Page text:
Greek Key Pattern, London Shade Valances around a Kitchen

Renovating Your Home Now for Added Value Later

Design Board for Home Renovation

The current slow real estate market may have some homeowners feeling trapped in their current property, and others looking to purchase finding their buying power diminished.  How can we enjoy the home we live in when it is not our dream home? Tackle those small and medium sized renovation projects while the market is slow, and you can enjoy your home for the next few years while selling it may not be a possibility.  And when it is time to sell, you’ll have an updated, freshly renovated home.

More storage, more light, bigger family areas and gourmet kitchens are the most popular requests for homes today.  More square footage, hardwood floors and large rooms make vintage homes prime candidates for updating – they can be a bargain even after the cost of renovations are factored in.  Better prices make an older home an appealing prospect for renovation, but how do we take a home built 40 or 50 years ago and bring it into the modern age?  Here are some of my favorite design ideas:

  •  Lighten and brighten- add skylights or solar tubes if light is lacking, or change a ho-hum window to a patio door.
  • Paint! Most paint over seven years old is faded or dirty enough to be repainted.  Choose up to date, upbeat colors.  For neutrals, stay away from off-whites with a yellow tint as they look dingy more quickly – choose a cool gray-white or putty tone with fresh bright white trim.
  • Paint ceilings – use ceiling white paint for a clean, fresh look, or paint them sky blue for an airy cottage feeling.  Avoid dark colors on the ceiling as they have a heavy look.
  • Replace carpet or vinyl with an upgraded floor – carpet is worn out at the 10 year mark, and vinyl is out of style.  Go for one of the durable wood laminates or tile and never replace flooring again.  Wide plank looks and larger tiles are the current trend and make spaces look larger.
  • Remove outdated architectural details, such as built-in room dividers, spindle screens, half walls and interior windows.   The less divided a space is, the more modern it will seem.
  • Change interior door hardware – even the base-priced brand doorknobs at the local store will look much better than those worn out, discolored, antique brass doorknobs, and they are easy to install yourself.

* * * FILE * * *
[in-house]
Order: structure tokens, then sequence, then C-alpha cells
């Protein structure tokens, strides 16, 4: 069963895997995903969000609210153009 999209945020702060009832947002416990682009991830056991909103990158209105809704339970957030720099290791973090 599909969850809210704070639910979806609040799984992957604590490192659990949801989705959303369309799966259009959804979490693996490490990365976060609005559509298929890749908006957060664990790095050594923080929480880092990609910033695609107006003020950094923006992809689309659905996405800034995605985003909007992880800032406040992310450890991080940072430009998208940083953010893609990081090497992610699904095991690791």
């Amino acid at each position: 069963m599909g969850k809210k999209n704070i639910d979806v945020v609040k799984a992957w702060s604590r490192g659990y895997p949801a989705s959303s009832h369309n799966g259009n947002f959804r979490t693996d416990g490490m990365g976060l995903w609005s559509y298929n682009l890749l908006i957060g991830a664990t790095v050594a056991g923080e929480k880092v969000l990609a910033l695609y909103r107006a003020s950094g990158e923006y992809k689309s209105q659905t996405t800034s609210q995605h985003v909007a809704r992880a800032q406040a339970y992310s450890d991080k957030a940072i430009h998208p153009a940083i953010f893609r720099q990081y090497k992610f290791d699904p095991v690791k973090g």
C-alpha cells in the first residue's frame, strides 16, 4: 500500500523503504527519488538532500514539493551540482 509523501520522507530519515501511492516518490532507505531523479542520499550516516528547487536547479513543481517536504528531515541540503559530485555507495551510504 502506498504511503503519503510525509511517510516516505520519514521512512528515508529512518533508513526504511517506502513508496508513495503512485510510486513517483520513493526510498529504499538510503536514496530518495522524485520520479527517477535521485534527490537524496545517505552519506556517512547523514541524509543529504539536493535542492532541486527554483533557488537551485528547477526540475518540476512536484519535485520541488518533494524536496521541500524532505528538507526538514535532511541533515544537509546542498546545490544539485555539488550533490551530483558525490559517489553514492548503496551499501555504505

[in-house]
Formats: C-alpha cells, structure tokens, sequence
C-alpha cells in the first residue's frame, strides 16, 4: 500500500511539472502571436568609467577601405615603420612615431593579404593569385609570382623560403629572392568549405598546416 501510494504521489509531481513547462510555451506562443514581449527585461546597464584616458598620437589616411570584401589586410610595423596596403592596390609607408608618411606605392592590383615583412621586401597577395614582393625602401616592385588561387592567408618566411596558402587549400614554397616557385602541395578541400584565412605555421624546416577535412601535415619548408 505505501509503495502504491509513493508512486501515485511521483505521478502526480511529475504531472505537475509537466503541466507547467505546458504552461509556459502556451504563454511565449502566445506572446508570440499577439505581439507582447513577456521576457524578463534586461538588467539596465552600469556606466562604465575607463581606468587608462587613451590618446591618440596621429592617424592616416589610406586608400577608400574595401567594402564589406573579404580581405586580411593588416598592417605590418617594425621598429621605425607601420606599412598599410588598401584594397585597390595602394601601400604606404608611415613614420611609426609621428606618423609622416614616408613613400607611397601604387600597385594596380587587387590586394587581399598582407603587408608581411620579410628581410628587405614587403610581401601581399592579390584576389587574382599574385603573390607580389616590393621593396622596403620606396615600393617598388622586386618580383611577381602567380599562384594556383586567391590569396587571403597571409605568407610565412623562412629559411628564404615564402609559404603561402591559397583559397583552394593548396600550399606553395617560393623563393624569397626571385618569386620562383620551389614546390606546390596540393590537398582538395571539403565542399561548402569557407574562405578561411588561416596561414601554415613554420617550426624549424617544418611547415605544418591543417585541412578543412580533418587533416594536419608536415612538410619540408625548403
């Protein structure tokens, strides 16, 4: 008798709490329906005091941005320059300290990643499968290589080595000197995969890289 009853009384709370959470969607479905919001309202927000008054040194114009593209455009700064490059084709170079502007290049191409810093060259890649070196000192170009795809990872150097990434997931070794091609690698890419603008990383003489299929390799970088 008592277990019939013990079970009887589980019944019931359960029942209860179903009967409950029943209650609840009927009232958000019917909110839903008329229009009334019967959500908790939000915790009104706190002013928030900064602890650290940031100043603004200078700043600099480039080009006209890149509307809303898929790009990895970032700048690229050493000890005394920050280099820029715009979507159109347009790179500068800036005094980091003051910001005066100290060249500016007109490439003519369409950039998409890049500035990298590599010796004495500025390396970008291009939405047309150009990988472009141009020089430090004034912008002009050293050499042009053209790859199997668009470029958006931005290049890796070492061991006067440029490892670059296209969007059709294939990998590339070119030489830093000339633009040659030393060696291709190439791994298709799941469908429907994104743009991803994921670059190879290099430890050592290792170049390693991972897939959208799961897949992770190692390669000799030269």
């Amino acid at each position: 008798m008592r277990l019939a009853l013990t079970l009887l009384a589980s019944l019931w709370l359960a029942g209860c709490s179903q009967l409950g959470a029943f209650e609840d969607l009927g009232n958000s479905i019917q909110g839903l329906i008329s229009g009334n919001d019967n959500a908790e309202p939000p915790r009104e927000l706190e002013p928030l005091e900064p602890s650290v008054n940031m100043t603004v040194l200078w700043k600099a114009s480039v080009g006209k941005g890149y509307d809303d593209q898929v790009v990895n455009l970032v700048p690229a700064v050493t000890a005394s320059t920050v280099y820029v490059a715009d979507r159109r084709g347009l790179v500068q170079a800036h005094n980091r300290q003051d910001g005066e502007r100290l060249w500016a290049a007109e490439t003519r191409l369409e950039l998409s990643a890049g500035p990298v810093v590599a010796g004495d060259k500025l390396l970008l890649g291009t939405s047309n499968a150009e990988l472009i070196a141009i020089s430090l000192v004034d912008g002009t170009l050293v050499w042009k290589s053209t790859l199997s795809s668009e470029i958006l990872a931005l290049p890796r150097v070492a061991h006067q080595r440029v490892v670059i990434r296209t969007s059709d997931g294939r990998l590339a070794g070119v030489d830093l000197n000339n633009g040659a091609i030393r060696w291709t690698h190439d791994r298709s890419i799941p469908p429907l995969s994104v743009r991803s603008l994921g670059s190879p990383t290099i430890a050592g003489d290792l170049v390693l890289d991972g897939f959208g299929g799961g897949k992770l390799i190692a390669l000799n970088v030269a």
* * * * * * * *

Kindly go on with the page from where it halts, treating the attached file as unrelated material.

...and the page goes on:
• Take down old window treatments and replace with light-admitting styles; get rid of those cheap-looking mini blinds.  For privacy facing the street, wide slat blinds have become very affordable, and you can still add draperies and valances over them for decoration. Simple long panels hung off the glass and sheers are fashionable now.
  • To renovate a kitchen without starting over, replace countertops and appliances and add more lighting – a large fluorescent unit in the center is inexpensive, and you can also add pot lights if budget permits.  Cabinets can be refaced yourself by ordering replacement doors in a current style. Having the new doors and old cabinet frames professionally spray painted can make your kitchen look brand new.  Think about replacing an island with a big table, or cutting out the bar overhang for more space if you never sit there.
  • Address your true storage needs.  If you are drowning in books, build shelves.  If DVD’s and games are the problem, the house will be far less cluttered if the mess is behind doors.  Having the proper storage close to where the items are used works wonders to control mess.
  • Replace metal-framed sliding doors with swinging patio doors for a traditional look at a relatively low cost.  Patio doors can be bought at the home improvement store and installed in a day or two.
  • In bathrooms, keep as much of the old tile as possible when on a tight budget. When stuck with old, funky colored tile, you may be able to replace only the worst feature.  In many older bathrooms a funky floor tile pattern is the worst feature and usually in the worst condition.  Replace just the floors with something neutral and find a pretty fabric to coordinate with the old wall tile for a shower curtain.  Replace the commode and sink with an up-to-date white.
  • Replace ceiling light fixtures.  Center ceiling lights in bedrooms can be replaced with fans, and a wall switch can be wired to turn on lamps instead.  Go for a current looking finish like oiled bronze or pewter for that new-construction feel.
  • Have the closets re-done with organizing shelves.  You can buy a wide assortment of components to create your own closet system.  For resale, this will help an older home compete with the storage features of new homes, and make you more comfortable in the meantime.

Little by little, completing those home renovation projects over the years can add up to an almost fully renovated home when you are finished.  It may make the home market-ready when it is finally time to sell, or it may just make you decide that you are going to stay, in the home of your dreams.

Kerry Ann Dame is an interior designer and co-owner of Posh Living on Business 17 in Surfside Beach; 843-238-0078.

Copyright 2011 Posh Living, LLC.  May not be reproduced without permission.


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